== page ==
Next Year, It’ll Be a Lot Easier to Watch the RTD Board at Work

The board will make meetings more transparent in 2018 and post full recordings online.

RTD headquarters. Photo: David Sachs
RTD headquarters. Photo: David Sachs

RTD is one of the few transit agencies in the country with a publicly elected Board of Directors making policy decisions, but it doesn’t show the public how it operates on a week-to-week basis.

That will change in the first half of 2018, when the agency will start posting video, audio, and written transcripts of Board meetings online. The agency will not broadcast meetings live, however.

Currently the only readily available record of RTD Board meetings are the minutes that agency staffers post online, a process that sometimes takes days. The minutes are an incomplete record, a summary of the meeting through the eyes of the staffers who write them.

Without a full record, context is missing and you don’t get a complete picture. Public comments, for instance, shouldn’t be filtered through the perspective of agency staff.

Or take this snippet from the most recent meeting: Lorraine Anderson, the director for District L, voted against a 1 percent bonus for RTD General Manager and CEO Dave Genova. You may not know it from the minutes, but she actually voted against the small pay bump because she wanted a larger bonus for the transit chief.

At a time when most people’s phones can record, upload, and play back high-quality video, good government experts say there’s no reason to keep these meetings out of public view, so it’s good to see RTD joining the fold.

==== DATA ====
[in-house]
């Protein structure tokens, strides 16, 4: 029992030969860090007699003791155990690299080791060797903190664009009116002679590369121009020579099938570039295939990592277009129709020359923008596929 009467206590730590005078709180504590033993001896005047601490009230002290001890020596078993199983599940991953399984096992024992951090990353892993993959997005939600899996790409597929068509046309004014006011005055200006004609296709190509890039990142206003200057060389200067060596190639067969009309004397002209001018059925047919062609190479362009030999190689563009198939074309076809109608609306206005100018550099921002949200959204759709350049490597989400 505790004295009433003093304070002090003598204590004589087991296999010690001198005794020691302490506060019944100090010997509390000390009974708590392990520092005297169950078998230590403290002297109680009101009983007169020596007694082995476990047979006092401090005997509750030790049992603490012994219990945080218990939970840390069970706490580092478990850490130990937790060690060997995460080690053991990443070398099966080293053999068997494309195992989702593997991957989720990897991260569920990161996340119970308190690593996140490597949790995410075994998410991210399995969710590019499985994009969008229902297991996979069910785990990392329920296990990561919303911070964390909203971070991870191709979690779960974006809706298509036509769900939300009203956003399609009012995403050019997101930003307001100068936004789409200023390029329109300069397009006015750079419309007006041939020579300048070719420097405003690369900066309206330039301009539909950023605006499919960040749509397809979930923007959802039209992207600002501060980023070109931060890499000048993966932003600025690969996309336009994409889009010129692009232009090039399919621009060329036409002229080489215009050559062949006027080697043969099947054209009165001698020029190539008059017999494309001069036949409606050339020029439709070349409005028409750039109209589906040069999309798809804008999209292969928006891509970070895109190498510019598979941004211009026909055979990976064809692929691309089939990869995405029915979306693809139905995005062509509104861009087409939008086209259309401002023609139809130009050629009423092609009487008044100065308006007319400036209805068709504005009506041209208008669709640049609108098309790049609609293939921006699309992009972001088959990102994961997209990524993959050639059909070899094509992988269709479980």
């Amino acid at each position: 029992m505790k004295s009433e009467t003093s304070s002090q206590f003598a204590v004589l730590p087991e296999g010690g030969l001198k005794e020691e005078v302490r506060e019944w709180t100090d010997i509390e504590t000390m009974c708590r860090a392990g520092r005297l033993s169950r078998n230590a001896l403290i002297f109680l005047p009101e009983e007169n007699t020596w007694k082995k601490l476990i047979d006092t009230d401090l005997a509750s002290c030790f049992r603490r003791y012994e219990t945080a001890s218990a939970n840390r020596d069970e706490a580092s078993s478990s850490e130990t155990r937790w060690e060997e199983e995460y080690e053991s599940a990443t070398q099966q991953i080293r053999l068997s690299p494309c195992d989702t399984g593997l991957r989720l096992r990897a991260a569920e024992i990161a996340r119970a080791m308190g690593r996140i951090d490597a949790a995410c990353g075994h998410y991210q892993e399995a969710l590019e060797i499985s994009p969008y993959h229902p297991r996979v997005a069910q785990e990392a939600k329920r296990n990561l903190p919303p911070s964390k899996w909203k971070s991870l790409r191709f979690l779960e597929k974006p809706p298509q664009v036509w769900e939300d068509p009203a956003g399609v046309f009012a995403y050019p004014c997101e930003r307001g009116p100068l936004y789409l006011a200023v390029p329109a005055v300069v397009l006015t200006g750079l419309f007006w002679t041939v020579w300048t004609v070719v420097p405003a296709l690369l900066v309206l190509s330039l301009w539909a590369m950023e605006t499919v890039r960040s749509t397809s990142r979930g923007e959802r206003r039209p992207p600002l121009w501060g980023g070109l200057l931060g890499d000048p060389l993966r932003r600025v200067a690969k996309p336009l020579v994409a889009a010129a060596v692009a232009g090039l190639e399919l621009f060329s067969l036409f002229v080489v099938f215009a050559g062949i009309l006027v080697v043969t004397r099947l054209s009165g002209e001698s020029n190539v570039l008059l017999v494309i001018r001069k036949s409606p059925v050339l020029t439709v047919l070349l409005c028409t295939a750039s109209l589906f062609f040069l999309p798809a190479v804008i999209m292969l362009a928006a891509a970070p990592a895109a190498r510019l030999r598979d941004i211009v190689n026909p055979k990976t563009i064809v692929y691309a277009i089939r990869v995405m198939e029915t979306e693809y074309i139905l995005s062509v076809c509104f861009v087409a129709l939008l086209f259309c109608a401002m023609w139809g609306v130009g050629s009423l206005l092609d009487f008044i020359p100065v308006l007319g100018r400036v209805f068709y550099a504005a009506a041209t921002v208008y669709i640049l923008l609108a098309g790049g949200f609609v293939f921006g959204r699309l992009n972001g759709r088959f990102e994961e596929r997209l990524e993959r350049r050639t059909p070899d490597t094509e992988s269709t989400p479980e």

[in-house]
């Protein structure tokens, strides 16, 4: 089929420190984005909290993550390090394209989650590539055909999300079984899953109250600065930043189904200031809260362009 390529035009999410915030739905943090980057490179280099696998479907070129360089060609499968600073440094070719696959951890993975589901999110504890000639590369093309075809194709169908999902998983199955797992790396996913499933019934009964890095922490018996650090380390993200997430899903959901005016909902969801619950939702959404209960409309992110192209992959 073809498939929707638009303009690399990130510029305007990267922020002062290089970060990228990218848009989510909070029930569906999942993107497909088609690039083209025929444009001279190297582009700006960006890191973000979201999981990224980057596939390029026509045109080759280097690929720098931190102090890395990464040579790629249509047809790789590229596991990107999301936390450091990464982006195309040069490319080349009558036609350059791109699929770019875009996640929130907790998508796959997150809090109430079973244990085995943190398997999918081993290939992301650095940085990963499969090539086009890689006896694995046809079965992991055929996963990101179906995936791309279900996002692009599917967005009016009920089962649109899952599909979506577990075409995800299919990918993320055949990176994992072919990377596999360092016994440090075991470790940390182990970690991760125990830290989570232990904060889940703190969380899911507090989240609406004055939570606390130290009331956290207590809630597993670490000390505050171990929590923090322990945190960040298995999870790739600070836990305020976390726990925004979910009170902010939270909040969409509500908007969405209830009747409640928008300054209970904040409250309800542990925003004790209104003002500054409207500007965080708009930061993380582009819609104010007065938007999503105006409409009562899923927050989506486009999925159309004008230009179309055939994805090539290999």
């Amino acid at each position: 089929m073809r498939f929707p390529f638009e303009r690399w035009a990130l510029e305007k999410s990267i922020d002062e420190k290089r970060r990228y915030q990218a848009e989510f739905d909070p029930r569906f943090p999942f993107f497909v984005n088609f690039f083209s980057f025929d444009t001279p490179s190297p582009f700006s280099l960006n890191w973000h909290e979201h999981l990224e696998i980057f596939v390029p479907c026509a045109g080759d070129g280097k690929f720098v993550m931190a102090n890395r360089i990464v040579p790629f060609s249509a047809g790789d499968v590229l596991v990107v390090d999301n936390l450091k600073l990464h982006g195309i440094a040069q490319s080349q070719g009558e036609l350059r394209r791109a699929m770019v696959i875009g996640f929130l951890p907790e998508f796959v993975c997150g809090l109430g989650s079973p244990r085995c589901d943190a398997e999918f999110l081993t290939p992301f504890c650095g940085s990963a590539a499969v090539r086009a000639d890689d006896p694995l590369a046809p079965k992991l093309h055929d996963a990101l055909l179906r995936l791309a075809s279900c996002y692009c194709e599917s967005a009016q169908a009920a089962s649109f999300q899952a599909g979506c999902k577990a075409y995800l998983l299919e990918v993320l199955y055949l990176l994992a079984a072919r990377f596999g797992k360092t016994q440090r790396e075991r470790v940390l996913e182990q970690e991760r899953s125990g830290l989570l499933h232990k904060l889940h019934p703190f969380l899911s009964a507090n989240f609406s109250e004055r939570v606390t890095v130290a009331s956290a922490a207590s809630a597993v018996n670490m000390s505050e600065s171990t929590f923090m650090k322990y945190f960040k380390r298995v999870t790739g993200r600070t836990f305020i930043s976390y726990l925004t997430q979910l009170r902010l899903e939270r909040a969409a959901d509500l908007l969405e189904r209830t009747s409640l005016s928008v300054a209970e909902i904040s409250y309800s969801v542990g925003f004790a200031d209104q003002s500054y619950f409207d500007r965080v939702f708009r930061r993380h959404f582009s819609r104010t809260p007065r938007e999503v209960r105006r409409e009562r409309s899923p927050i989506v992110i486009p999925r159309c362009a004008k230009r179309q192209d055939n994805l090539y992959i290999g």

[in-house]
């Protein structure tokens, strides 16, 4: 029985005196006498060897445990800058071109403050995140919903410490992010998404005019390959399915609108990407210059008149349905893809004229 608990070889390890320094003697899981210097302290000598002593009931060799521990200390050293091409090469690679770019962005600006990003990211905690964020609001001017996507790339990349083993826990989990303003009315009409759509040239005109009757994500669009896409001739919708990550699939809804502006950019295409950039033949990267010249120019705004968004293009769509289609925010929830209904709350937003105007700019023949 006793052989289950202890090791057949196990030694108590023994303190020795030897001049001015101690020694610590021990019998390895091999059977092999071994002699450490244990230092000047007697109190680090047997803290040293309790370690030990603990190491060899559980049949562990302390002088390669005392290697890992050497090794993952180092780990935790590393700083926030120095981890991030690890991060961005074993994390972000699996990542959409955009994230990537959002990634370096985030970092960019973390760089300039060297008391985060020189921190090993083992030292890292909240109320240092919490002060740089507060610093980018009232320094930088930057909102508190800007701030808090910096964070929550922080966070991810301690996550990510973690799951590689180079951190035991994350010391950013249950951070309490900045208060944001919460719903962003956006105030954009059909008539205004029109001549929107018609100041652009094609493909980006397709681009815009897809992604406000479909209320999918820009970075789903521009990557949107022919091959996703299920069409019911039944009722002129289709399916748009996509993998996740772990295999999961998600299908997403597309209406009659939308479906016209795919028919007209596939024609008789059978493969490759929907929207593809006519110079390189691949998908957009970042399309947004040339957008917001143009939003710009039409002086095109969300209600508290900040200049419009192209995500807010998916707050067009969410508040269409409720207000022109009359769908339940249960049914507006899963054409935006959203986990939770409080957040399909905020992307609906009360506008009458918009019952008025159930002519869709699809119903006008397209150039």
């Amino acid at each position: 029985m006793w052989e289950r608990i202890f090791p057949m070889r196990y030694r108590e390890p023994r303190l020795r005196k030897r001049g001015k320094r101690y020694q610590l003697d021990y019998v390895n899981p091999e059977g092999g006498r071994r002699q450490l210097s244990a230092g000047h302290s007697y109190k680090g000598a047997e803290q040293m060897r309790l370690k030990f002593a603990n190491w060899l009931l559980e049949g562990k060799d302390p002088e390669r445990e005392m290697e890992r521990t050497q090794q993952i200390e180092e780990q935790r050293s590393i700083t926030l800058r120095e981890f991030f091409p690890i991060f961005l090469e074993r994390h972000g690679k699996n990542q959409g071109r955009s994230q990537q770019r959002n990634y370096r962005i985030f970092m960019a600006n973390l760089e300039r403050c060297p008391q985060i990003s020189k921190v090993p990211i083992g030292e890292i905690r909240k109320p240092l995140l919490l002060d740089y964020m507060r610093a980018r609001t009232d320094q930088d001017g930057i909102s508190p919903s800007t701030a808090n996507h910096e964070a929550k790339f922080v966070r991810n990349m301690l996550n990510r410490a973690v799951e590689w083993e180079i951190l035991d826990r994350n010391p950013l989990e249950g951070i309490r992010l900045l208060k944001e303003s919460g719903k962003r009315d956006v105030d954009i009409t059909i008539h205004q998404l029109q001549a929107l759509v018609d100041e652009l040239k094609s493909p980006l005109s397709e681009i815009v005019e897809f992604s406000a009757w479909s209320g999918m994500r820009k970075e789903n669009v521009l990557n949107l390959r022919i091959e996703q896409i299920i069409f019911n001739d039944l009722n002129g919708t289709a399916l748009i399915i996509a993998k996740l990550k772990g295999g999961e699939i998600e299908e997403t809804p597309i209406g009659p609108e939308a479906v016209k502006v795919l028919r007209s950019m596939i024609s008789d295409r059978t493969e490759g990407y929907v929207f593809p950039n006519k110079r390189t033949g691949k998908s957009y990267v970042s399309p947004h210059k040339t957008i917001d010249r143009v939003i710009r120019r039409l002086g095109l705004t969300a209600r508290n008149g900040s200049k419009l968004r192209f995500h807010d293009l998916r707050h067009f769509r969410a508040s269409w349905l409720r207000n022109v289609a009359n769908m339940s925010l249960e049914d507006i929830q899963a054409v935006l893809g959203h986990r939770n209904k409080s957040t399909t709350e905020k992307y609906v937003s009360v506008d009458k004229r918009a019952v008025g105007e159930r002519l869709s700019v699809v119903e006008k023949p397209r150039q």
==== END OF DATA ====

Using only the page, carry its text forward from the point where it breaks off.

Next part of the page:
In 2015, the Board voted 8-4 against making full meeting records available, but attitudes have changed since then. “They want the public to be aware of what’s discussed, what the conversations were, what the comments from our district patrons are, so that everything is out there and available to everybody,” said RTD’s Ron Bibeau.

The RTD communications team has been testing a video recording system for several months without closed captioning (a video was uploaded to the agency’s website last month but has since been taken down), Bibeau said. The agency wants a contractor to provide closed captioning, transcripts, and video files that conveniently segment each meeting according to the agenda.

The RTD service area encompasses nearly 3 million residents spread over 2,300 square miles and 40 municipalities. Now anyone who’s curious about how the board is shaping transit policy won’t have to venture to 17th and Blake to see what’s happening.

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